Iran's Political Groups Denounce Government For Trusting Taliban
Several Iranian religious reformists as well as the National Front of Iran, a nationalist group established in the 1950s to support -then- Prime Minister Mohammad Mosaddeq, have strongly criticized the Islamic Republic for trusting the Taliban and denounced Tehran's "shameful and annoying" behavior in whitewashing the group's record.
The National Front of Iran characterized the takeover of Afghanistan by the Taliban as "Occupation of Afghanistan by reactionary Taliban terrorists" in an August 18 statement published on the front's website, and called it a humanitarian catastrophe condemned by history.
The National Front attributed the Taliban takeover to "ethnic divides, financial corruption, and lacking a plan and an outlook for exiting the Afghan crisis, as well as the astounding incapability of government forces to stand against the Taliban.
The Front called the behavior of part of the Iranian government in trying to cleanse the Taliban, shameful and annoying. The statement stressed that Iran should have stood beside the Afghan nation rather than the "Taliban occupiers" who are devoid of culture and humanity.
While denouncing the Taliban as "criminal beasts, the National Front praised Afghanistan's cultural background and denounced the Taliban takeover as "returning to the inflexible past and fighting humanity."
The National Front said, "part of the Iranian government sees the Taliban's return and takeover of Afghanistan, as the realization of their own dreams to bring reactionary elements to power in Iran."
Meanwhile, a group of religious reformists in Iran and abroad warned "the rulers of the Islamic Republic of Iran" against "blind anti-Americanism" and "trusting the Taliban."
The group including former cleric Hassan Yusefi Eshkevari, Abdol Ali Bazargan, Alireza Rajaei and Reza Alijani, and several others from different generations stressed in their statement that "We stand with the oppressed people of Afghanistan and call on the free governments of the world to support the people of Afghanistan in the current situation and respect the achievements of their civil society."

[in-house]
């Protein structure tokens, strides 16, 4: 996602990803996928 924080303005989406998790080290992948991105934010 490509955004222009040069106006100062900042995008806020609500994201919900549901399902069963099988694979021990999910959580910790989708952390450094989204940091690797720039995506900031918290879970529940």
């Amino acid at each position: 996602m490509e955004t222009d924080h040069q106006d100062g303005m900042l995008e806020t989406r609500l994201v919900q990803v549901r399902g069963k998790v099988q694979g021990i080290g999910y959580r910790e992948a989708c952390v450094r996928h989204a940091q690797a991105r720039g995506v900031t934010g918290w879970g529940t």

In another development, while newspapers in Iran are a long holiday until Saturday, August 21, The editor of conservative daily newspaper Jomhouri Eslami, prominent cleric Massih Mohajeri, wrote in a post in the newspaper's Telegram channel, "The Taliban is promising civil liberties including women's rights to deceive the people and buy time before they can establish their fundamentalist government."
Mohajeri observed that some Taliban elements even went to Shiite mausoleums and mosques in Afghanistan too pay respect to Shiite rituals while the sect's member were taking part in mourning ceremonies to mark the martyrdom of the third Shiite Imam in Muharram.
The conservative editor warned that the Taliban will ignore all of their promises as soon as they can establish their power and tighten their grip over the Afghan society. Then they will try to impose their medieval ideas on the Afghan society.
Mohajeri opined that the Taliban came to power last week as part of a conspiracy and that everything in the takeover, including the behavior of the country's former president and the commanders of the Afghan army were part of a pre-planned show.
He also claimed that Taliban leaders have told their men to wait until the group captures Panjshir, currently held by Ahmad Massoud, the son of the legendary Afghan Mojahedin commander Ahmad Shah Massoud, and then start to try and execute opposition figures.
Mhajeri also charged that there are analysts in international media who are paid to beautify the Taliban and sell it to the world's public opinion. He warned the Iranian government to revise their stance about the Taliban before the group puts its mask away and returns to its old violent ways.